By Dayan Jayatilleka –
At a time when the JVP–NPP has grown unprecedentedly, can play an unprecedentedly valuable role and score unprecedented success, it is being simultaneously held back from actualizing its full potential and propelled towards its third disaster by old habits—ghosts as it were—of old errors; errors from its past, combined by the errors of the Sri Lankan left as a whole.
By a dialectical irony, while it is hamstrung by the burdens of past negativity of its history and that of the movement it emanates from, it is also suffering from the absence of the positive aspects of its past, i.e., of throwing the baby out with the bathwater.
Let’s start with the abandoned positives. Rohana Wijeweera was acutely aware of the experiences of the global left even as he chose to ignore some of its lessons. In the founding years of the JVP, he was profoundly affected by the decimation of the huge Indonesian Communist Party (the PKI) headed by DN Aidit. The lesson he and generations of leftists drew from Indonesia and later from Chile was that however enormous and pacifistic a left party was, it was acutely vulnerable to extermination at the hands of a ruthless Right.
The Indonesian experience was of particular import for Sri Lanka, at the time Ceylon, because it featured in an ideological struggle that almost split the UNP government of the day. That struggle played out in the main in Lake House.
On one side were Prime Minister Dudley Senanayake, Planning guru Dr. Gamani Corea and his deputy, Godfrey Gunatilleke, who were committed to the mixed economy and the welfare state.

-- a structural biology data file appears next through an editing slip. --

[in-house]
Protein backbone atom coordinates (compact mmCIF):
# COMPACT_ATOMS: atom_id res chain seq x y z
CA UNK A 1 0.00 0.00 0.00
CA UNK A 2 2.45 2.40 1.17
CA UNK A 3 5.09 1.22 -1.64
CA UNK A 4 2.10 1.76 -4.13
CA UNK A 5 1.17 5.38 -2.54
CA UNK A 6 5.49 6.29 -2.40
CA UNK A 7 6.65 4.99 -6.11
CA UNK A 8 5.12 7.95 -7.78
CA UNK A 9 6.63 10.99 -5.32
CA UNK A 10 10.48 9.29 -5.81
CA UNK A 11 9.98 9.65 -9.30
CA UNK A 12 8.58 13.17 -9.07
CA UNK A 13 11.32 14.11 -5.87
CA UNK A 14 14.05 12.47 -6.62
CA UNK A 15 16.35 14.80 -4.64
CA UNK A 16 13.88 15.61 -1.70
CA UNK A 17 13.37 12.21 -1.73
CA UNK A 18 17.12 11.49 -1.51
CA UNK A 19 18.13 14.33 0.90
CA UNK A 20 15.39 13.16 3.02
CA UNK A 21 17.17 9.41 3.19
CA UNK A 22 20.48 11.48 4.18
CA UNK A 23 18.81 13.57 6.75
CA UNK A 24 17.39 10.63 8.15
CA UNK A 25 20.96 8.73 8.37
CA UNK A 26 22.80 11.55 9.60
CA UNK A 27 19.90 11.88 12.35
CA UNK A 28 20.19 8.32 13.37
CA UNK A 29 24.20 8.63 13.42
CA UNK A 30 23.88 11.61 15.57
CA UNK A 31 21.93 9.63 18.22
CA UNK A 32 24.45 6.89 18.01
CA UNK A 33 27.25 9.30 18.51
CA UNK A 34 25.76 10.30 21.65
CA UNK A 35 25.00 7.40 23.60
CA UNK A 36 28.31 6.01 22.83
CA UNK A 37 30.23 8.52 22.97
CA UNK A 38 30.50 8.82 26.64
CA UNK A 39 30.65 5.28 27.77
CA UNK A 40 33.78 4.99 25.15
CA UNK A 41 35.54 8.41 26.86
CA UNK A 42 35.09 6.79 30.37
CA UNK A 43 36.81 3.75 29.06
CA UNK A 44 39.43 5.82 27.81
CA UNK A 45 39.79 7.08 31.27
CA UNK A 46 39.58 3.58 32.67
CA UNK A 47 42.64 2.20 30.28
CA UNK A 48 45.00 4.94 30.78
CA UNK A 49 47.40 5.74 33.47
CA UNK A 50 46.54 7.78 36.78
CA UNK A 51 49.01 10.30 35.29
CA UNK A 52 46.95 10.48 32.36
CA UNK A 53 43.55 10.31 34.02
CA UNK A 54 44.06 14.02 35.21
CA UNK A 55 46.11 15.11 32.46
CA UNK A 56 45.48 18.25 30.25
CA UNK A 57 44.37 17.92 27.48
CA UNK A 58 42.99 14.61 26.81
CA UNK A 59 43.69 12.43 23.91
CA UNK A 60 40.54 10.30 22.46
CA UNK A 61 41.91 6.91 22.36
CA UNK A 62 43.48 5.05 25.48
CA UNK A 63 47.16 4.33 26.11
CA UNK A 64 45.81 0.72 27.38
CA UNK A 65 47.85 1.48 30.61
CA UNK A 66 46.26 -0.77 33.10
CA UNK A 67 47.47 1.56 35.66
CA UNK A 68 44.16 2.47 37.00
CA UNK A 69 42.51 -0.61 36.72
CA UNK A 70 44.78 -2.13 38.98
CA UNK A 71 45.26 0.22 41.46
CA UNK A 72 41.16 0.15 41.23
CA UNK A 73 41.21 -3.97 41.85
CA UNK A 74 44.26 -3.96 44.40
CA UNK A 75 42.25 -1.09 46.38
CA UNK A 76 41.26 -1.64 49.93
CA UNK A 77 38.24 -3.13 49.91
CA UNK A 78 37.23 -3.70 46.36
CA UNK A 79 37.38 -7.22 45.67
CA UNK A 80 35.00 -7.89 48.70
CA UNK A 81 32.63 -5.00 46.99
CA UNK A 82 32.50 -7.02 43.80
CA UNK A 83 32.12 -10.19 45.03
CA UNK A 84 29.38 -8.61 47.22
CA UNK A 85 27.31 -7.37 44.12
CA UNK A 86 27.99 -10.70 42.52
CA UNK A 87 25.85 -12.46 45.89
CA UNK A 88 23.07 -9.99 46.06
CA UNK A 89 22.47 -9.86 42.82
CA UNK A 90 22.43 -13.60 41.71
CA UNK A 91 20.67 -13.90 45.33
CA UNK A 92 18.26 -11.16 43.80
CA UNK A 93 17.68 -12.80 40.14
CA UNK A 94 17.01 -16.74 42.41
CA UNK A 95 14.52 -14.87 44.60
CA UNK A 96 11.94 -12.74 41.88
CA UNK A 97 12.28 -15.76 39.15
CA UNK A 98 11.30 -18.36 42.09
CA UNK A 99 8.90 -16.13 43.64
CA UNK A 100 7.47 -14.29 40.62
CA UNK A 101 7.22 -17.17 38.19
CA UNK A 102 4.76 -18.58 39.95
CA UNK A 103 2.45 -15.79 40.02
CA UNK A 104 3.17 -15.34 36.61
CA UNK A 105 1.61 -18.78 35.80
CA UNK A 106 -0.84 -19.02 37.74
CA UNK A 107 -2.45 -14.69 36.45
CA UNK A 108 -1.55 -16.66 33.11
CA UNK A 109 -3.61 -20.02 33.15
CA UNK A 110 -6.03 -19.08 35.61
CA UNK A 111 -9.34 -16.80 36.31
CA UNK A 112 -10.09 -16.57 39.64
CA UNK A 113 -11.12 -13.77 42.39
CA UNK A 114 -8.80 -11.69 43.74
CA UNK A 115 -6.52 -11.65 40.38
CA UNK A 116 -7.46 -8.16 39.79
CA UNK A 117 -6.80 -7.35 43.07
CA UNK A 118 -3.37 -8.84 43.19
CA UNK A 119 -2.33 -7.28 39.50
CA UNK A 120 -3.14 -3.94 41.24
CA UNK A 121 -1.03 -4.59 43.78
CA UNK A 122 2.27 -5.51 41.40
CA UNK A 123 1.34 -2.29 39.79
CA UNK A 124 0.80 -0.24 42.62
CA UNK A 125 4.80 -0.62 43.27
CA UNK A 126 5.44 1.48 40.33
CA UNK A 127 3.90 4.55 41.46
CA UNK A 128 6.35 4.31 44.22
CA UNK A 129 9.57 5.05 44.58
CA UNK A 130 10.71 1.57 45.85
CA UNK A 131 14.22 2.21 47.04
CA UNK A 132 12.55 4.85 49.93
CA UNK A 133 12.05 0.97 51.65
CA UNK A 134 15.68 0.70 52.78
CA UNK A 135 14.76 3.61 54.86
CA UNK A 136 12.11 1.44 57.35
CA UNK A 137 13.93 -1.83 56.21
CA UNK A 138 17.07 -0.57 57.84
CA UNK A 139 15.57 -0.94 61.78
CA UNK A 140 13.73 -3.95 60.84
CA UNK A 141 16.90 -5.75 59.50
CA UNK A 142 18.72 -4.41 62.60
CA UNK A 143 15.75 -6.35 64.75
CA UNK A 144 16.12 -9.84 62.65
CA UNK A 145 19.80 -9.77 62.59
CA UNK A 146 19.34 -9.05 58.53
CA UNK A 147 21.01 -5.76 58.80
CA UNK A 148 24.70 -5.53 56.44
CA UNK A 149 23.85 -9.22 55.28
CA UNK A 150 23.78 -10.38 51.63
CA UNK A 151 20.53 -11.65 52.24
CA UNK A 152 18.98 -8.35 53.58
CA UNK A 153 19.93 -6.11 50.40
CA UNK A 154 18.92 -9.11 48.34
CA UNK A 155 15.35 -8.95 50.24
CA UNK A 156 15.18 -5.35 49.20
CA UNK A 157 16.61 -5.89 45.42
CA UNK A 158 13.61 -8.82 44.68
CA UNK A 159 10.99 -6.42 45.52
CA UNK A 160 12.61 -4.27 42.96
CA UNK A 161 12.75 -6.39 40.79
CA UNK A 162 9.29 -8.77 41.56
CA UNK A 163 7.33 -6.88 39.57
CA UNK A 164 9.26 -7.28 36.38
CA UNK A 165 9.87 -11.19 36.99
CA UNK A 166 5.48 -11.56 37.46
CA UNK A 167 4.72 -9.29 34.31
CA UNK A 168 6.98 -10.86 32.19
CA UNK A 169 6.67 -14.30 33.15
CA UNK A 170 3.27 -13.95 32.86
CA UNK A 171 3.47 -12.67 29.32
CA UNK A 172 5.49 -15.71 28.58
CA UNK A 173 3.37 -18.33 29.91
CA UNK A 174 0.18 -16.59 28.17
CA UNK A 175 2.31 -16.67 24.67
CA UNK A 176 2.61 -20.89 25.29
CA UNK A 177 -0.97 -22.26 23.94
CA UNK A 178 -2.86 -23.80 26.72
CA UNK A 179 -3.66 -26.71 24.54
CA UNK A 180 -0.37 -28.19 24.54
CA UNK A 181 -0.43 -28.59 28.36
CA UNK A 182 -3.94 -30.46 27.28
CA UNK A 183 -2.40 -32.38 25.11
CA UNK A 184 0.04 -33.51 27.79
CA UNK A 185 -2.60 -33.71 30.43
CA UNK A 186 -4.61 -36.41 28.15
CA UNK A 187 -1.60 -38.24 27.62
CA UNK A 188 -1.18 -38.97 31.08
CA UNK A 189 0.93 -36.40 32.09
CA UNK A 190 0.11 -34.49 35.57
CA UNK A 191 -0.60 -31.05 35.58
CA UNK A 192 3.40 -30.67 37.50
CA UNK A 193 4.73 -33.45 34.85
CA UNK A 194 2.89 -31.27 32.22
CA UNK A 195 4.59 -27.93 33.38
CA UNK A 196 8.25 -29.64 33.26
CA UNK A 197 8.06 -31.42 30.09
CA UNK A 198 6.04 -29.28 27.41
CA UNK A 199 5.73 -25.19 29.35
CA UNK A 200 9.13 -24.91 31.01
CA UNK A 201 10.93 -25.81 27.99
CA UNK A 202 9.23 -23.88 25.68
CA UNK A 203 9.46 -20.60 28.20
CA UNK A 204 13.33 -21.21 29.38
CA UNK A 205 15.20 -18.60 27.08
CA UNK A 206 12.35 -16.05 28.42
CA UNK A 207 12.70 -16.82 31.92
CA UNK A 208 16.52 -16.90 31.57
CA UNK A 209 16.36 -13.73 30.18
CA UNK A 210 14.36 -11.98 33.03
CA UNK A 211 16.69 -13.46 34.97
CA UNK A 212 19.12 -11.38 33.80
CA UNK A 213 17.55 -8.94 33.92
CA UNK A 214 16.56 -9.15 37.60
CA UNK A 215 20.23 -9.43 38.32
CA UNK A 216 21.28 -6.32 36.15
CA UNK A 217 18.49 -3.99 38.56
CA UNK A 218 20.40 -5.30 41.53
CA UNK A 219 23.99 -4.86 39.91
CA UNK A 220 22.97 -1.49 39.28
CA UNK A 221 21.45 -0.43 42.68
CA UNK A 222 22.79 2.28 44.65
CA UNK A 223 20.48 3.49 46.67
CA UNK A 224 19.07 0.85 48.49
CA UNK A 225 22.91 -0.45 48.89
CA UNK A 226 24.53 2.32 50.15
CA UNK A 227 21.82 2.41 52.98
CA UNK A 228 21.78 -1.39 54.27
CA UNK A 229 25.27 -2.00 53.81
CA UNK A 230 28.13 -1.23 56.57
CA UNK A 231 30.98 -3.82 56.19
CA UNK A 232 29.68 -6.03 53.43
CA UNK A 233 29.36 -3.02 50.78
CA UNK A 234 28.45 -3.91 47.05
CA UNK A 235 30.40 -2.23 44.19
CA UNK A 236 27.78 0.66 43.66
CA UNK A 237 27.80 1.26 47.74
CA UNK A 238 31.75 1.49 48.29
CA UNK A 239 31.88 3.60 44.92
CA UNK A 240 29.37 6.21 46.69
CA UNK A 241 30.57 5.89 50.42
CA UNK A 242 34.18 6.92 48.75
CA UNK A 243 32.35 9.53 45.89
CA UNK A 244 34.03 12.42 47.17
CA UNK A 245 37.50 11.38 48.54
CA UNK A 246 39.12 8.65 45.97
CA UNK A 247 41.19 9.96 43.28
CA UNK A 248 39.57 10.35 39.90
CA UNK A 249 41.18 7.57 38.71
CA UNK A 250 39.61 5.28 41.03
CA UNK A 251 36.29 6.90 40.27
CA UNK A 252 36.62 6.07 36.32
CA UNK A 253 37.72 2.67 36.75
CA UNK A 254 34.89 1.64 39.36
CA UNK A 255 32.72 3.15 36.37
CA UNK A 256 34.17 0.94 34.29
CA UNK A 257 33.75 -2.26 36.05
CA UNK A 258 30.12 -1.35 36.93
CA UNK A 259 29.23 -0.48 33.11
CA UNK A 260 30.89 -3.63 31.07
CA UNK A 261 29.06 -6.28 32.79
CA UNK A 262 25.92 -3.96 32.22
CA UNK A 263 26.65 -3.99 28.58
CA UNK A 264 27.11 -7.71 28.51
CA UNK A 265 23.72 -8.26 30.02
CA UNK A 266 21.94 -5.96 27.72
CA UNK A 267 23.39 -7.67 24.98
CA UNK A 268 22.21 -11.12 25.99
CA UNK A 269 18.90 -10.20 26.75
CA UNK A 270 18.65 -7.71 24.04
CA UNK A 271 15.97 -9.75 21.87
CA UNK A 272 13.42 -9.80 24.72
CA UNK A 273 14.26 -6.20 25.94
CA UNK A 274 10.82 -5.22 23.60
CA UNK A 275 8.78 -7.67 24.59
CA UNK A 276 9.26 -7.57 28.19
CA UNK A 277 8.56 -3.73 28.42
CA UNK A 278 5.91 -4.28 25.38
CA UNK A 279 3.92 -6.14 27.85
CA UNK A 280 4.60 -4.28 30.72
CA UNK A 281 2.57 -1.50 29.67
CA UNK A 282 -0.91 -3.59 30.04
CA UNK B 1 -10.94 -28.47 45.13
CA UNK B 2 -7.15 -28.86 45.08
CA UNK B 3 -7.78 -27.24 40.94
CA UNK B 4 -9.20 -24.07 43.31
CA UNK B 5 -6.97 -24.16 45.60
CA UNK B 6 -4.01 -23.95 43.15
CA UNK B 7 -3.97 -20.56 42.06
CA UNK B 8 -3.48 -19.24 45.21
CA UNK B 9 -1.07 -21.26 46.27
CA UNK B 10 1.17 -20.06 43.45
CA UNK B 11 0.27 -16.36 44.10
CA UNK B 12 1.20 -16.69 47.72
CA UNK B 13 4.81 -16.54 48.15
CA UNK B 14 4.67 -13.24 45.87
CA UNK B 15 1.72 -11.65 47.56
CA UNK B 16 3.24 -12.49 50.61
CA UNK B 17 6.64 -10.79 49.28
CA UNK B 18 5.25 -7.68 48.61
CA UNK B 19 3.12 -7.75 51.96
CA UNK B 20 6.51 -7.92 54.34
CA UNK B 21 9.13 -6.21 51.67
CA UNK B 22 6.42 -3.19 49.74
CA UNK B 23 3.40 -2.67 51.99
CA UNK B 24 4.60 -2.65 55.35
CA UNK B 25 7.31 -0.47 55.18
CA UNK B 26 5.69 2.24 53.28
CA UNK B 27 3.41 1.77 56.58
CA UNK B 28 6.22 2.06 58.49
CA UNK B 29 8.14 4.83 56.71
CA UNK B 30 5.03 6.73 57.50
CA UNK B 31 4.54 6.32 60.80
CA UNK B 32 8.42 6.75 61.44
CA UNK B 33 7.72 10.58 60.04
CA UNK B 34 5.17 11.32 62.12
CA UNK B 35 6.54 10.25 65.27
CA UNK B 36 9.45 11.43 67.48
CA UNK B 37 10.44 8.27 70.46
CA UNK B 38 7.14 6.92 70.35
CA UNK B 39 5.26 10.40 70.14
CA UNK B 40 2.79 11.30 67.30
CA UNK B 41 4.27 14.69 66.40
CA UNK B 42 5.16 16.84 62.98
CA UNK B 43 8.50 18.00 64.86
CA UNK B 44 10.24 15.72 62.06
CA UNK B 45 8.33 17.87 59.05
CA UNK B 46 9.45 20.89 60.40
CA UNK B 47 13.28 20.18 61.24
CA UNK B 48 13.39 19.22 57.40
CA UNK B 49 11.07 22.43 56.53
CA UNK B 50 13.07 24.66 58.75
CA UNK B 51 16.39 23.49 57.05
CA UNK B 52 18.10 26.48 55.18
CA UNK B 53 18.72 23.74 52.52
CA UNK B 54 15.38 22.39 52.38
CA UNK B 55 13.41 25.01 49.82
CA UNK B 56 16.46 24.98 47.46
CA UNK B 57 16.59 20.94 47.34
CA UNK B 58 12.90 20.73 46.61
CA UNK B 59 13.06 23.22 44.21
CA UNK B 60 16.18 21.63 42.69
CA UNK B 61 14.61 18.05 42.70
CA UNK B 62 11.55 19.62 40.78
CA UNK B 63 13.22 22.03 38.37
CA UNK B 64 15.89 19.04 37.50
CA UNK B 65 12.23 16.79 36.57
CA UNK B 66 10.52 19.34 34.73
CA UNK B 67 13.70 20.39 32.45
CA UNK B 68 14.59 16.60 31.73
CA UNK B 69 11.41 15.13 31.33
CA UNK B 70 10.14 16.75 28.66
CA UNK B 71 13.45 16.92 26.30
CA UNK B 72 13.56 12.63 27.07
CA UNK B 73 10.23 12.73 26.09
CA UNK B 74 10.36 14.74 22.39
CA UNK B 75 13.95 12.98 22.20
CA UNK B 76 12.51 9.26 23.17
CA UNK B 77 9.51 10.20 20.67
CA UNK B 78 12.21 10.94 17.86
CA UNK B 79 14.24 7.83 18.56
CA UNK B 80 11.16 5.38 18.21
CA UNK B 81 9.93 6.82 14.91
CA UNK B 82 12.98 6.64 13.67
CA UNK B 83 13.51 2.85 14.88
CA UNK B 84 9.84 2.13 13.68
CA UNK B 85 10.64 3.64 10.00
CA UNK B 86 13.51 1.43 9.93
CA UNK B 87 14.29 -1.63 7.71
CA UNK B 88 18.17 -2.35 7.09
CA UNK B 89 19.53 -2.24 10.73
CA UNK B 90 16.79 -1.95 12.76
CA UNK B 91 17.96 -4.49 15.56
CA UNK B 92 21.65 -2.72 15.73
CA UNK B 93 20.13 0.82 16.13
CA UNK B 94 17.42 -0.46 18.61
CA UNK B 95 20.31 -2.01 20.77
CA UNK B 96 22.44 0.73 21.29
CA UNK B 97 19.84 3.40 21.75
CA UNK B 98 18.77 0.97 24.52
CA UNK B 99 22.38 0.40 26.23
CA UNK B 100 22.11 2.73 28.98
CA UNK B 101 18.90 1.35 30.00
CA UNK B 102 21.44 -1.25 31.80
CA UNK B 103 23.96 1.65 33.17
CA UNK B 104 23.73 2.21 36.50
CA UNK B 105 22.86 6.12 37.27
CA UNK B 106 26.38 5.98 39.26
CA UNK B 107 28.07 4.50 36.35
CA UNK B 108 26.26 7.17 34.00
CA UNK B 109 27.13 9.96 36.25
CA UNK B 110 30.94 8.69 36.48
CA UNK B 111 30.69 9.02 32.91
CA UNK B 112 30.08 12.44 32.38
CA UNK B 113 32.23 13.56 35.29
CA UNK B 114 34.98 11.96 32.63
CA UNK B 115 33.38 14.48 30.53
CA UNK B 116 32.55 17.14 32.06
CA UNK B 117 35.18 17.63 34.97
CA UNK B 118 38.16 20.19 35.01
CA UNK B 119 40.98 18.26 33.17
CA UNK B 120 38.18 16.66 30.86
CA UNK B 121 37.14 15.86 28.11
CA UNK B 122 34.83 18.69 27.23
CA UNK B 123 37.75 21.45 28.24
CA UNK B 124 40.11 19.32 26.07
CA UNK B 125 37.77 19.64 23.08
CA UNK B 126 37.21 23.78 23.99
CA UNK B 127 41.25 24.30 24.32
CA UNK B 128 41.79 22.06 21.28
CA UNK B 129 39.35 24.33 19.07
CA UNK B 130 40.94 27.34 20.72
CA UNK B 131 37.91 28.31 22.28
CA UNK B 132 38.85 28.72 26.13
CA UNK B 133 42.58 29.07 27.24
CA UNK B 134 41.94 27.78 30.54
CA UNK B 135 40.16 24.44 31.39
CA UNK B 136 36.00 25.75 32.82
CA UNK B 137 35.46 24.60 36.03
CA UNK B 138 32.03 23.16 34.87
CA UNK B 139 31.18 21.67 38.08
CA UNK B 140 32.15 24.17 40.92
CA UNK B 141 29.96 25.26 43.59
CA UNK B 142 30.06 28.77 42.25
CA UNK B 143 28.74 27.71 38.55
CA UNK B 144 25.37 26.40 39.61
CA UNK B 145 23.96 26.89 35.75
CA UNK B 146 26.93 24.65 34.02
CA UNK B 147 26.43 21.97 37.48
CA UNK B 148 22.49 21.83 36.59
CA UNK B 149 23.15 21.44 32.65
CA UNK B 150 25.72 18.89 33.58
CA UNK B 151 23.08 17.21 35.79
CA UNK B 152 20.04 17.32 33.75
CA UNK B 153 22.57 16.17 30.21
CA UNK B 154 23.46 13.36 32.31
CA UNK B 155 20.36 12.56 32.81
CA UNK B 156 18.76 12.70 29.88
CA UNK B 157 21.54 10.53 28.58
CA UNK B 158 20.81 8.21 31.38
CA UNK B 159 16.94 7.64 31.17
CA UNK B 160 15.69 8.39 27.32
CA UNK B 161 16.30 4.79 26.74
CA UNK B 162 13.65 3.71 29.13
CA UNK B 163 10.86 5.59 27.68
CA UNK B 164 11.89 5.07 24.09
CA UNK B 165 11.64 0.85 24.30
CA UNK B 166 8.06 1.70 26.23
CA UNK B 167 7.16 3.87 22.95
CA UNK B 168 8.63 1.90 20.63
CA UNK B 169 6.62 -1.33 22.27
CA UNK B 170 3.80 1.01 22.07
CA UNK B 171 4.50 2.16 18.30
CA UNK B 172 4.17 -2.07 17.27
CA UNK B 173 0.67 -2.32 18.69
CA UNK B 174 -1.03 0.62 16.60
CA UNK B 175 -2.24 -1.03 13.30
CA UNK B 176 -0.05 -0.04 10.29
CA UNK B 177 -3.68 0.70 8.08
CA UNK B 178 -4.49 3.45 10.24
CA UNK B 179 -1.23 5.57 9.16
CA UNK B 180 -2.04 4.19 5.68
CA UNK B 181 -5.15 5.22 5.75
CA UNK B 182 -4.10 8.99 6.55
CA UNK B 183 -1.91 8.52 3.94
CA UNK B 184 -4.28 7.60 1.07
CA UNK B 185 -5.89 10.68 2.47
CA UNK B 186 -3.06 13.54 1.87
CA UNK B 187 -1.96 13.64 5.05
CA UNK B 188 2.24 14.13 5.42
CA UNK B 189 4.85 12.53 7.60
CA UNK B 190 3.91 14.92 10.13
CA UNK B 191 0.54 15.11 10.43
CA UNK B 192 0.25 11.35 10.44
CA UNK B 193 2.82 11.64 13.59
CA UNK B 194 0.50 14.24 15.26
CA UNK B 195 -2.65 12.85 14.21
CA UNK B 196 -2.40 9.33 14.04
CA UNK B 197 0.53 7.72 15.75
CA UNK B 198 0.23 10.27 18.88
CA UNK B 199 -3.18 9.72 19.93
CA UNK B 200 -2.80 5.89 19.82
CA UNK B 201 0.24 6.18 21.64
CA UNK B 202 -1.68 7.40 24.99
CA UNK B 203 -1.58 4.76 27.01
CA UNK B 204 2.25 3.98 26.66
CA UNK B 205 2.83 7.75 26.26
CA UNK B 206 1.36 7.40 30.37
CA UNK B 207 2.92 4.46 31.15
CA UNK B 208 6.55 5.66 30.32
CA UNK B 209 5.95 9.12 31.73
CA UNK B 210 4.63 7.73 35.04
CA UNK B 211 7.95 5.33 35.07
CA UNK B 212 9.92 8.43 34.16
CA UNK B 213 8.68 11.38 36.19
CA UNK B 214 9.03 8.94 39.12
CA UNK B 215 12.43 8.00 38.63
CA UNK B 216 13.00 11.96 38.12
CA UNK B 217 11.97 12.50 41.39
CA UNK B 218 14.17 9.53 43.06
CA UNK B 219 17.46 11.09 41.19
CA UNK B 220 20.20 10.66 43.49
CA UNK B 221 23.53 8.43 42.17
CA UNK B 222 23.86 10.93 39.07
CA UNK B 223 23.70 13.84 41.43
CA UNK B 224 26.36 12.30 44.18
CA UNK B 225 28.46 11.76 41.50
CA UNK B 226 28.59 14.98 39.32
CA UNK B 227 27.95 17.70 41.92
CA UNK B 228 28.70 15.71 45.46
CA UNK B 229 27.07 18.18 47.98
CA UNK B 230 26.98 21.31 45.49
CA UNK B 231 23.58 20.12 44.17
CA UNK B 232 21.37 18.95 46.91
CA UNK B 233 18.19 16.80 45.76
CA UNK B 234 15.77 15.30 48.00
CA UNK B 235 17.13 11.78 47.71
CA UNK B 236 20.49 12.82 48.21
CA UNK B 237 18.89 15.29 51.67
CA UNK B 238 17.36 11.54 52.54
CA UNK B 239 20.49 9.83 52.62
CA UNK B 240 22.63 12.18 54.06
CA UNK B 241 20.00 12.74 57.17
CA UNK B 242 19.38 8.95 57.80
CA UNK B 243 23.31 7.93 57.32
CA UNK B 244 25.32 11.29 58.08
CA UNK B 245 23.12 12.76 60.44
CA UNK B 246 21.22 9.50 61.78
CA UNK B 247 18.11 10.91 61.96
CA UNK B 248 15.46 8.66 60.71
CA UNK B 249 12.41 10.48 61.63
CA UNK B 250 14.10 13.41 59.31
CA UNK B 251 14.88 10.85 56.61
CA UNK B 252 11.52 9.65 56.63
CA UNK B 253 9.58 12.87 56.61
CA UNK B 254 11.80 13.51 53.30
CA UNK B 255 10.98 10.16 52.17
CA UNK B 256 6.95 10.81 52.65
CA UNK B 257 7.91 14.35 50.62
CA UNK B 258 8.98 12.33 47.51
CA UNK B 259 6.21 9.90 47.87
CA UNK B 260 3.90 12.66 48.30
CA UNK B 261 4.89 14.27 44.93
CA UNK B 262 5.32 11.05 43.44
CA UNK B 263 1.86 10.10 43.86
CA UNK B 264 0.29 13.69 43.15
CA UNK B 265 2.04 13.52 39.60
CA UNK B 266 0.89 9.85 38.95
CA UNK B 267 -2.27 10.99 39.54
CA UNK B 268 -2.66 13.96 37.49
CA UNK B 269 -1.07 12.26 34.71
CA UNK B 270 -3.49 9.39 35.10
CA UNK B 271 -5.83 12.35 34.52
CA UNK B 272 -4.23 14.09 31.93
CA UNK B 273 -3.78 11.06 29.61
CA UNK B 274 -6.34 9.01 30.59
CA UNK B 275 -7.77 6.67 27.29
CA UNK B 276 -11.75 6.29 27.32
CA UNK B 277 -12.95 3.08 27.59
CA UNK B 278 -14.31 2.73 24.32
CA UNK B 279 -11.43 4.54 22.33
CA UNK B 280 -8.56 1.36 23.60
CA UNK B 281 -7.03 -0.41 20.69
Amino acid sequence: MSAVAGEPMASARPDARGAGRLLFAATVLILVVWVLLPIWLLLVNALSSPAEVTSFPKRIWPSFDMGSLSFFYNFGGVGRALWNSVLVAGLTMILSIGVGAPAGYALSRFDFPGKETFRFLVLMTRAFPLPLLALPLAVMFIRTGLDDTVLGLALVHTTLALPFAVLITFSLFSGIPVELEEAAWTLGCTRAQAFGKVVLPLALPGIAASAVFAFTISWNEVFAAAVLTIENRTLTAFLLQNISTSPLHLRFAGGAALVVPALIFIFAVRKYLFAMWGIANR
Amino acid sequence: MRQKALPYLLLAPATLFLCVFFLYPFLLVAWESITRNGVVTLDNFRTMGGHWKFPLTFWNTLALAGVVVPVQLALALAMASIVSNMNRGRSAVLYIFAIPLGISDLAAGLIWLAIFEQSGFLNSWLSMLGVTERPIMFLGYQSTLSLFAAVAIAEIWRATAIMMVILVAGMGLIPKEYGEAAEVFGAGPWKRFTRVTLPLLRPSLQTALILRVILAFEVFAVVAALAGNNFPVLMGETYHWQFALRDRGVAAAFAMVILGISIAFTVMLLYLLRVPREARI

On the other side were Esmond Wickremesinghe (the present President’s father), BR Shenoy and JR Jayewardene who was to abandon this this rightwing ideology a decade later and pick the brilliant, left-leaning admirer of Cuba, Ronnie de Mel as Finance Minister in 1977.
Esmond Wickremesinghe applauded the Indonesian coup and the economic model that followed it. His opponent in Lake House was my father Mervyn de Silva who had returned just before the coup from Indonesia where he (accompanied by my mother and me) had been guests of President Sukarno’s foreign minister Dr. Subandrio, at the Afro-Asian Journalists’ conclave celebrating the 10th anniversary of the Bandung conference.
To their credit, the Dudley Senanayake team which was staunchly opposed to the economic doctrine of Esmond and Shenoy, took the stand that “we’d rather spend on social welfare than slash it and have to spend on security”.
The split in the government was ideologically so sharp that Wijeweera fully expected the rightwing to overcome the Dudley Senanayake wing, forestall the election scheduled for 1970, and install the Suharto model that they had been advertising with such vehemence. The mistake that he made was that he underestimated the strength of the progressive and left movement that the fledgling JVP had itself contributed to, which overcame any putschist projects and ensured elections. He had overreacted also by self-defensively arming the JVP to fend off an Indonesian style massacre, and then couldn’t uncoil the coiled spring the party had become, or to decelerate.
That said, a version of Wijeweera’s nightmare of ‘the Indonesian model’ is about to be implemented in its economic and political dimensions by the son of the man who first advocated it. The Suharto economic model which was repeated after the Chilean coup of 1973 by Pinochet who called in Milton Friedman and the Chicago Boys, is on the agenda in Sri Lanka today with unelected President Wickremesinghe inducting the rightwing Venezuelan economist Ricardo Hausmann.